tend to visit Russia this summer to
study Soviet life may be influenced
more by curiosity than a desire to im-
prove public conditions.
A ——————— lp —————————
——The late Senator Quay worked
fifty years to acquire ownership of a
Governor. Joe Grundy adopted the
“cash-and-carry” plan.
——There seems to be a great de-
mand for the summer capitol. Uncle
Sam pays the rent-and he is a fairly
reliable lessee. ? :
in |
| inguiry..should be
New Highway to Be Built Without In- '
Secretary of Highways James L.
Bad News for Vare.
From the Philadelphia Record.
By one stroke of a pen Vice Presi-
dent Dawes has settled, so far as such
a question can be settled out of Court,
the status of the special Senate com-
mittee appointed to inquire into the
elections. It had been claimed that
the life of this committee expired with
the life of the Congress whose Senate
created it. To meet such a claim Sen-
ator Reed; of Missouri, vigorously
fought in the closing days of the Con-
gress to obtain a specific extension of
its authority. His efforts were frus-
trated by Senator Reed, of Pennsyi-
vania, whose filibuster, conducted to
prevent the committee from continu-
ing its inquiry into the validity of
William S. Vare’s election to the Sen-
ate, killed all the legislation scheduled
for eleventh-hour action in the Sen-
ate. Now Vice President Dawes, by
appointing Senator Fess to fill a va-
cancy on the Senatorial Investigating
Committee, recognizes its eontinued
existence. More than that, he issues
a statement explanatory of his action,
and points out that his authority for
regarding the Reed committee as a
going concern rests upon a recent de-
cision of the United States Sur+eme
This appointment by the Vice Presi-
dent must be ill news both to Senator
David A. Reed and to Congressman
Vare. To the former it is notice that
the enmities he incurred by playing
a stellar role in the slaughter of leg-
islation urgently desired by many of
his constitutents were incurred in
vain. He had no objections to this
legislation, but he prevented its enact-
ment in order to accomplish, as he
hoped, the destruction of the Reed
committee. To Congressman and Sen-
ator-elect Vare it meams an investi-
gation into the methods by which he
attained his majority in November at
the hands of an inquisitorial body not
of his own preference. That must be
a matter of considerable moment to
him, else his friends would not have
t exerted themselves so vigorously to
avert it, : ;
It is possible, of course, that the
Vare forces will not be content to ac-
cept the view of Vice President Dawes
as final. The authority of the Reed
committee is already an issue in a Fed-
oral Court, and the i there inavgu-
rated will presumably proceed to a
conclusion. But the Vice President
has given X
Proponents of the idea that the ,}
be as. thew “ar
searching as possible, and” his filling
of the committee vacancy leaves little
‘room for doubt that eventually Vare’s
title will be examined by experts in
‘whom the country has entire confi-
{ dence.
; eel eee—
i . .
: Pennsylvania Apples Grow in Favor.
From the Pittsburgh Post.
The report of the State Department
‘of Agriculture showing that after
Pennsylvania apples appeared in the
{ home markets last year there was a
(sharp falling off in shipments from
, other States, as compared with those
in the corresponding months of 1925,
suggests that Pennsylvanians are tak-
ing more kindly to the home grown
fruit, Total receipts of appies were
560 carloads less than the average for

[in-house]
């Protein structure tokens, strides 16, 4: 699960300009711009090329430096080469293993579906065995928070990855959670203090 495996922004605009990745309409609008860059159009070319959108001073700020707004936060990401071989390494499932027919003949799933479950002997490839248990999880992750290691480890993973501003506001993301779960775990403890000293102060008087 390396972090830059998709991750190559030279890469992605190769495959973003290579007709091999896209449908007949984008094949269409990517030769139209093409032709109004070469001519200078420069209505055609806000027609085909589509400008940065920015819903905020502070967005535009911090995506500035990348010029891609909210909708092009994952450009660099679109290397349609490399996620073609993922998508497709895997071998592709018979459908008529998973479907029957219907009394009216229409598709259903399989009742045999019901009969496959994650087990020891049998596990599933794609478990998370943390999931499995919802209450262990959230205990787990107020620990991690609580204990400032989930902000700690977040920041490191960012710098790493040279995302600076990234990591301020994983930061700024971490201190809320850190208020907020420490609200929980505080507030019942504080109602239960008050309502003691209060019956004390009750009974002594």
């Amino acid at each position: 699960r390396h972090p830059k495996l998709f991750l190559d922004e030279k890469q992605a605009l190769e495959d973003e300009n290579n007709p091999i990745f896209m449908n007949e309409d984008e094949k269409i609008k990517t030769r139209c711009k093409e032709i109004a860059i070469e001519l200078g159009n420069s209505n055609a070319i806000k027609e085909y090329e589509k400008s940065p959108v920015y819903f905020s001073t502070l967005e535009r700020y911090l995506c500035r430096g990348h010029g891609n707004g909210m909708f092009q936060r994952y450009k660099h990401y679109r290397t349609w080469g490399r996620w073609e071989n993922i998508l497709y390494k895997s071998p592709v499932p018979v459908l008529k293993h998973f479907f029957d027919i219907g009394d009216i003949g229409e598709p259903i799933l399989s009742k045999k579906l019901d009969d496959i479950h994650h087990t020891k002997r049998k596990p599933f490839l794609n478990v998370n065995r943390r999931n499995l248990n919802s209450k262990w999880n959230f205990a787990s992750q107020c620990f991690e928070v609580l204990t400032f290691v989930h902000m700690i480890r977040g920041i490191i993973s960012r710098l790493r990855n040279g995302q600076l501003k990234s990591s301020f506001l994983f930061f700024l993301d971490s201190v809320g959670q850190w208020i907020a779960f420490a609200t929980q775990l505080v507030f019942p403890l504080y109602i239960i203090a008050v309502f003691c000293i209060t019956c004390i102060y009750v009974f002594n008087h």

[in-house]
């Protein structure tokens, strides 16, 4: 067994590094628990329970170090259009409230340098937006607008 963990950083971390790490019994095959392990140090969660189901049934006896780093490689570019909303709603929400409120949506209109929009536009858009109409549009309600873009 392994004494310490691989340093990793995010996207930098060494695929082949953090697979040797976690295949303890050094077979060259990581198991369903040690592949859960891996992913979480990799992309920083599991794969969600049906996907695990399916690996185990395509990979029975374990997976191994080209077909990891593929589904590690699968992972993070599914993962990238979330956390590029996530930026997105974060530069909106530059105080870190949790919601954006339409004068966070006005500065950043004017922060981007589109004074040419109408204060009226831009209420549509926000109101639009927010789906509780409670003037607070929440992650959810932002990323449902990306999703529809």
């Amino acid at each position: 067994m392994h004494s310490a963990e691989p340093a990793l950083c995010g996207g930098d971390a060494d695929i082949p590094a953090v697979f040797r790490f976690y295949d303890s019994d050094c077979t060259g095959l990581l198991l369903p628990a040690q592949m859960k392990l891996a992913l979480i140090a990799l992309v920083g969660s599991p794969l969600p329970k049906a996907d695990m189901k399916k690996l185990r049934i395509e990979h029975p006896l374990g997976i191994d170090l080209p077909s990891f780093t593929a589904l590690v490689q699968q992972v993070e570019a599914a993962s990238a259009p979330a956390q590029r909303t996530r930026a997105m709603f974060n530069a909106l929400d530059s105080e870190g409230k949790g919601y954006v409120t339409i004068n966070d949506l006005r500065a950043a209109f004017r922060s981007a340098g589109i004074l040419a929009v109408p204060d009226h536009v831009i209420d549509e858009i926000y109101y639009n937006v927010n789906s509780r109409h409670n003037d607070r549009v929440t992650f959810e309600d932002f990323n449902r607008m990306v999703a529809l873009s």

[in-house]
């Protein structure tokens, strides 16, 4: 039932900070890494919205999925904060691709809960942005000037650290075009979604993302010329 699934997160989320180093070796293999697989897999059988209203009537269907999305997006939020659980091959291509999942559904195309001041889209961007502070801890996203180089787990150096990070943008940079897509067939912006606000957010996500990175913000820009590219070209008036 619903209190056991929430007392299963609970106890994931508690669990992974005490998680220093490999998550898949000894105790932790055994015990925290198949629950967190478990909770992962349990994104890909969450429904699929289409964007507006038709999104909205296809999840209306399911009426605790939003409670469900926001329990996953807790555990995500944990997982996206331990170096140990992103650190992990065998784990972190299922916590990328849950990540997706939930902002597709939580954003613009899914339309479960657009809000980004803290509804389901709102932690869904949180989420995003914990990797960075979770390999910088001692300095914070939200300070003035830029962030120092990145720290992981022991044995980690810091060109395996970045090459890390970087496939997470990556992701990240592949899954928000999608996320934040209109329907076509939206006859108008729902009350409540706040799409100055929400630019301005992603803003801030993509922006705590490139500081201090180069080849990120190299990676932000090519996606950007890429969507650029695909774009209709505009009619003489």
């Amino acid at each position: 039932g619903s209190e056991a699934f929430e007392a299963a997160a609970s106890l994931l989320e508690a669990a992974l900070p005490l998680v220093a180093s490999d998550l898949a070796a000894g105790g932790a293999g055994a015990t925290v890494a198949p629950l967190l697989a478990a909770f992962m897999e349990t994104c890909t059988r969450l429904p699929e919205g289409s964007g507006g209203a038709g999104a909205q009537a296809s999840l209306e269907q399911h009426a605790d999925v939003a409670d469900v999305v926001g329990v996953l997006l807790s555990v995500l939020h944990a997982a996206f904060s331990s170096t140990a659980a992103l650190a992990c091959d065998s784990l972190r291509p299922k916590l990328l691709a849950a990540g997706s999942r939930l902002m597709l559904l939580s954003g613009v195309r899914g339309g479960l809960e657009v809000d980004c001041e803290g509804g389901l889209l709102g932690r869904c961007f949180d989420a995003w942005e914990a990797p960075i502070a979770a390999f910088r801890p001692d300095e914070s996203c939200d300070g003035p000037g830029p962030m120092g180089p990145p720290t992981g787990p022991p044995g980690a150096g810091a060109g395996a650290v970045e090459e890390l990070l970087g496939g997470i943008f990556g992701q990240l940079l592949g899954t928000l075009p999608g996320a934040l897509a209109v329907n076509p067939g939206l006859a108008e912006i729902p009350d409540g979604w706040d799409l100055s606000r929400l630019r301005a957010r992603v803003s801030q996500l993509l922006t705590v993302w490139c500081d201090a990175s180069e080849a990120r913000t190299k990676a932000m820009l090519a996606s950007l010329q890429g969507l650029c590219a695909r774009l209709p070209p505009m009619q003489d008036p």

the period since 1920, which may be
taken as another indication that the
local orchardists are more and more
supplying the home demand.
Bat there is ample room for expan-
sion of the Pennsylvunia apple grow-
ing industry. We received last year
| 1,894 cars of apples “rom the State of
| Washington and 2,232 cars from New
York. Since appies just as goed as
those raised on the Pacific coast can
be grown at home «und there is plenty
of 1aid on which they can be praoduc-
ed, it seems wasteful to pay freight
charges for bringing them all the way
across the continent. The money paid
for them could be kept at home.
A survey made by the State Bureau
of Markets elicited some information
that should be profitable to Pennsyl-
vania apple growers. Inquiries at 291
retail stores in ten cities disclosed that
the best sellers among the home-
grown varieties were the Stayman,
Jonathan, Delicious, Baldwin and
Rome. :
EE —— te ee———
More Than Meets the Eye.
From the Philadelphia Public Ledger.
It is reported that Great Britain at
the coming three-Power naval confer-
ence will propose reducing the tonnage
limit for cruisers from 10,000, as set
at Washington, to 7500, or even lower.
It is scarcely questionable that, for
use in ordinary defense and for com-
merce protection, the smaller type
would serve all three nations as ade-
quately as the larger and would prob-
ably prove less expensive. Under
battle conditions, the case might be
different. Comparative figures for the
British and American navies may in
this connection be interesting. Great
Britain has eleven of these 10,000-ton
cruisers under construction; the Unit-
ed States has two under construction
and three more appropriated for. This
eleven-to-five ratio in 10,000-tonners
may not be important, but there is
usually something more in such pro-
posals than meets the naked eye.
—— ia
——The _ 14-year old Philadelphia
boy who held up a grown man on the
street and got away with it would
probably make more money in the end
by joining “the gang.”
great encouragement to the |
—Dr. Joseph 8. Illick, of New Cumber-
land, on Monday assumed his duties
as State Forester in the Department of
Forests and Waters. The promotion was
announced by Charles E. Dorworth, secre«
tary. Dr. Illick has been with the de-
partment for about twenty years.
—While patrolman Michael Driscoll, of
Eddystone, was on his beat hunting for
chicken thieves, who had been active in
that borough, his own yard was robbed of